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Mathematical Recreations

by Ian Stewart

The Topological Dressmaker

The floor was littered with bits of paper pattern, pins and snippets of cloth. Jemima Duddlepuck whistled as she worked on her new summer dress, while in a corner her dog, Pucci - who was rather lazy and very fat-snored happily. It was the first time Jemima had ever tried to make a dress with a lining. All that remained was to sew the two together, so that the seams ended up inside, between lining and dress, invisible from the outside.

She looked at the instructions. "Turn the lining inside out. Slip it over the dress. Machine around the neck and armholes. Turn the completed dress the right side out." Ever so gingerly, she machined around the armholes and the neck. The hems, of course, were left unattached. Done! Oh, it was going to be really nice. Jemima began to turn it inside out.

Funny. Was something stuck? No, if she turned it hack to the start, then everything seemed okay. But that final twist eluded her. Half an hour later she hurled the balled-up wad of material into the corner of the room and burst into tears. All that work for nothing.Then, having vented her frustration, she sat down to think the matter through. Jemima believed in learning from mistakes.

Had she made some parts the wrong shape? No, that wasn't likely. If you couldn't turn a slightly distorted dress inside out, then you couldn't turn a perfectly made one inside out either. Whether or not you could turn something inside out was a topological question-the answer didn't change if the object was continuously deformed. That meant two things. First, there was something wrong with the instructions in the pattern book-because whatever mistakes she'd made, they had to be very small ones. Second, there had to be a topological reason why the instructions were wrong.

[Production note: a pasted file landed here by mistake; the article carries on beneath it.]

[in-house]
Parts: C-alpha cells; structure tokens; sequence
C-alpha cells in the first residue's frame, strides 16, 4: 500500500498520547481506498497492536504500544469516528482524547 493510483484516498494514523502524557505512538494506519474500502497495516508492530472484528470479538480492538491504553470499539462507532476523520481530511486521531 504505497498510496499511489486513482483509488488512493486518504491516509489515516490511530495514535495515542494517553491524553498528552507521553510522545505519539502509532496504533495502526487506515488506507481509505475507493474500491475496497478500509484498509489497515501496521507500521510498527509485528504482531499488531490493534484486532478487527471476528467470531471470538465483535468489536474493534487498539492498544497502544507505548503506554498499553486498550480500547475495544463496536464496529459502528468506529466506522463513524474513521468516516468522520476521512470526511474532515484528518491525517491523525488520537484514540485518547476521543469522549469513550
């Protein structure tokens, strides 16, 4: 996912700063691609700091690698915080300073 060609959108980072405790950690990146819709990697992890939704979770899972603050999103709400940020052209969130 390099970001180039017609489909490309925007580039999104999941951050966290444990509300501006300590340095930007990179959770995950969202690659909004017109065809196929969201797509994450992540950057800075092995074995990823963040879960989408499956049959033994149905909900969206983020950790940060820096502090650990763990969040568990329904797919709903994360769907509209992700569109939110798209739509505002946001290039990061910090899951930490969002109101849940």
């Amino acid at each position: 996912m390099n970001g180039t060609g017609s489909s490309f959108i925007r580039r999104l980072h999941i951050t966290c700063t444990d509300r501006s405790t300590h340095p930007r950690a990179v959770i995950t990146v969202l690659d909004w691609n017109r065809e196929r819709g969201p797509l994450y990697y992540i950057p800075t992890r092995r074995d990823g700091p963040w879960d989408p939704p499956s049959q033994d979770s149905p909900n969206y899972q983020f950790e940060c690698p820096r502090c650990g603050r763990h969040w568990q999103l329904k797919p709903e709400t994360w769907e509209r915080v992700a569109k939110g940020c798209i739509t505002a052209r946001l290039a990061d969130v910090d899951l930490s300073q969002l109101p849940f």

What could she remember about topology? Well, there was the idea of topological equivalence. Two objects are "the same," or topologically equivalent, if one can be deformed continuously into the other. You can bend them and stretch them and shrink them and twist them, but you cannot cut them or tear them or glue bits together that weren't glued together to begin with. That was the basic idea-but what kind of things did topologists study? There was a lot of stuff about Klein bottles and Möbius strips, surfaces with only one side. But that wasn't likely to be relevant to problems about things with two sides. Then there was some other stuff about surfaces with holes. That was more likely to be useful.

She recalled that "hole" is a rather ambiguous word in topology. For instance, people usually say that a donut - or torus - has a hole in it. But the hole isn't really in the donut at all. It's just a place where the donut isn't. Whereas if you take a car inner tube-also a torus - and cut out a patch of rubber, then you really do get a hole.

Topological Terminology

Some topological terminology

All right, she thought, I'll call the kind of hole you cut out with scissors a hole, and the kind where the surface just isn't I'll call a tunnel. One way to create a tunnel is to add a handle to a simpler surface [see illustration left]. By adding handles one at a time to a sphere, you first get a torus, with one tunnel through the middle. And then there's the two- handled torus, the three-handled torus and so on. She knew these were often called the two-holed torus and so on, but she wasn't keen to use the "hole" terminology without being very careful indeed what she meant.

Now, the instructions were to turn the lining inside out, so that its outside was on the inside; machine the neck and armholes; and then turn both lining and dress inside out so that the inside of the lining was next to the inside of the dress-no, the outside of the inside of the... no, the inside-out lin-. Oh, heck. Terminology for sides was going to be at least as much a problem as terminology for holes.